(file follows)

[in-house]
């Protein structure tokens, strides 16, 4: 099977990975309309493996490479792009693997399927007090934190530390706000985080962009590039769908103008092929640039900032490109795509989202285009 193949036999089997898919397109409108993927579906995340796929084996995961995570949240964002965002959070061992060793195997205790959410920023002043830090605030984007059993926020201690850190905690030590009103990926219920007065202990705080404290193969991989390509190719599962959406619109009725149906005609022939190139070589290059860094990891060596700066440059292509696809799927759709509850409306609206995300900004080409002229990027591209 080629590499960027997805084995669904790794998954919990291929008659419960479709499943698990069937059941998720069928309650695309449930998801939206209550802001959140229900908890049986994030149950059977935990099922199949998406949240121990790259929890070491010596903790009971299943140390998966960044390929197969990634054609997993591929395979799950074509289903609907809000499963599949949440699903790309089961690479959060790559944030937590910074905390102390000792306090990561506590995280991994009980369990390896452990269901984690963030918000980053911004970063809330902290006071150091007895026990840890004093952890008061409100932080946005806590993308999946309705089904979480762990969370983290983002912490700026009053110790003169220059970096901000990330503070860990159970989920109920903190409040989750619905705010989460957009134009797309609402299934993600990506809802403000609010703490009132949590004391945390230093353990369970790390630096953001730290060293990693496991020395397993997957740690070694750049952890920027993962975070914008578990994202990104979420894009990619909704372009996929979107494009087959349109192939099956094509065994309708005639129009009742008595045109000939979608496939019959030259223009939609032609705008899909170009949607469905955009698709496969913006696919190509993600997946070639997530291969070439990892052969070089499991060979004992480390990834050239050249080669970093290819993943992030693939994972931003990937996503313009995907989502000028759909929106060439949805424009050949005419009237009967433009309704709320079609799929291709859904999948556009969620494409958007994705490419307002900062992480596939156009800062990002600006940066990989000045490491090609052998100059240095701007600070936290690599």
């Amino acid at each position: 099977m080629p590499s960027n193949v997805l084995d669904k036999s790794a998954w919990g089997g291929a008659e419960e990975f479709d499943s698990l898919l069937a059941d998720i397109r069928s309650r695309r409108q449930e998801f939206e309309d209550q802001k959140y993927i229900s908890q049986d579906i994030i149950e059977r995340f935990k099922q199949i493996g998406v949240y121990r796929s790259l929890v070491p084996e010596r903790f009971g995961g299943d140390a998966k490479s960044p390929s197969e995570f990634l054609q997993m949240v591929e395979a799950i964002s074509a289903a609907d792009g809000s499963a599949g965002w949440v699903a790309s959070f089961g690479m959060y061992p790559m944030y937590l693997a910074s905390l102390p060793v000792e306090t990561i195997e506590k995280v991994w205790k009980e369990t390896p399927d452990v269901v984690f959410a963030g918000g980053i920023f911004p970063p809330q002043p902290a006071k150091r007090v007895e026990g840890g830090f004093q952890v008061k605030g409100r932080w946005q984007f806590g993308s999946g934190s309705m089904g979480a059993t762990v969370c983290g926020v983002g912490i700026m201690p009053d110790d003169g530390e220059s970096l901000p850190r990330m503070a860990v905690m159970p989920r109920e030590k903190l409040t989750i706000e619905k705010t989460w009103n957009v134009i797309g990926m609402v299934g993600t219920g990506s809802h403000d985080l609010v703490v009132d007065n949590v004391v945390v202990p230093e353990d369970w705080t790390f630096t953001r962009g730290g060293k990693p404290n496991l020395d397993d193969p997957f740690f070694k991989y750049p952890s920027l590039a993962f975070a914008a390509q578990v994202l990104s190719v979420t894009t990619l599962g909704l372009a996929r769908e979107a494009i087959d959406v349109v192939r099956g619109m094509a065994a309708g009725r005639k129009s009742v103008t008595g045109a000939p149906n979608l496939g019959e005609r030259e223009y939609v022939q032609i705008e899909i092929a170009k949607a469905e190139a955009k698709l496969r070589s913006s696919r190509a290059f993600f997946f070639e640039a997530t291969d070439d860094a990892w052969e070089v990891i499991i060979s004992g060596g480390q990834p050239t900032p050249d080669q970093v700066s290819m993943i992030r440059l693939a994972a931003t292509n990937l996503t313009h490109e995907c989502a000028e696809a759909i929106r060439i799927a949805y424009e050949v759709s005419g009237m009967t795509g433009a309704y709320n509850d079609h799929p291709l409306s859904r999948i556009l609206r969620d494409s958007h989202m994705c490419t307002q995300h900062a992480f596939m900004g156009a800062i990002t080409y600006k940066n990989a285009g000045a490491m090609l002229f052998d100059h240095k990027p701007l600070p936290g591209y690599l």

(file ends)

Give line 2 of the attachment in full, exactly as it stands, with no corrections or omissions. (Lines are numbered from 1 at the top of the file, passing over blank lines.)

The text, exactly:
């Protein structure tokens, strides 16, 4: 099977990975309309493996490479792009693997399927007090934190530390706000985080962009590039769908103008092929640039900032490109795509989202285009 193949036999089997898919397109409108993927579906995340796929084996995961995570949240964002965002959070061992060793195997205790959410920023002043830090605030984007059993926020201690850190905690030590009103990926219920007065202990705080404290193969991989390509190719599962959406619109009725149906005609022939190139070589290059860094990891060596700066440059292509696809799927759709509850409306609206995300900004080409002229990027591209 080629590499960027997805084995669904790794998954919990291929008659419960479709499943698990069937059941998720069928309650695309449930998801939206209550802001959140229900908890049986994030149950059977935990099922199949998406949240121990790259929890070491010596903790009971299943140390998966960044390929197969990634054609997993591929395979799950074509289903609907809000499963599949949440699903790309089961690479959060790559944030937590910074905390102390000792306090990561506590995280991994009980369990390896452990269901984690963030918000980053911004970063809330902290006071150091007895026990840890004093952890008061409100932080946005806590993308999946309705089904979480762990969370983290983002912490700026009053110790003169220059970096901000990330503070860990159970989920109920903190409040989750619905705010989460957009134009797309609402299934993600990506809802403000609010703490009132949590004391945390230093353990369970790390630096953001730290060293990693496991020395397993997957740690070694750049952890920027993962975070914008578990994202990104979420894009990619909704372009996929979107494009087959349109192939099956094509065994309708005639129009009742008595045109000939979608496939019959030259223009939609032609705008899909170009949607469905955009698709496969913006696919190509993600997946070639997530291969070439990892052969070089499991060979004992480390990834050239050249080669970093290819993943992030693939994972931003990937996503313009995907989502000028759909929106060439949805424009050949005419009237009967433009309704709320079609799929291709859904999948556009969620494409958007994705490419307002900062992480596939156009800062990002600006940066990989000045490491090609052998100059240095701007600070936290690599």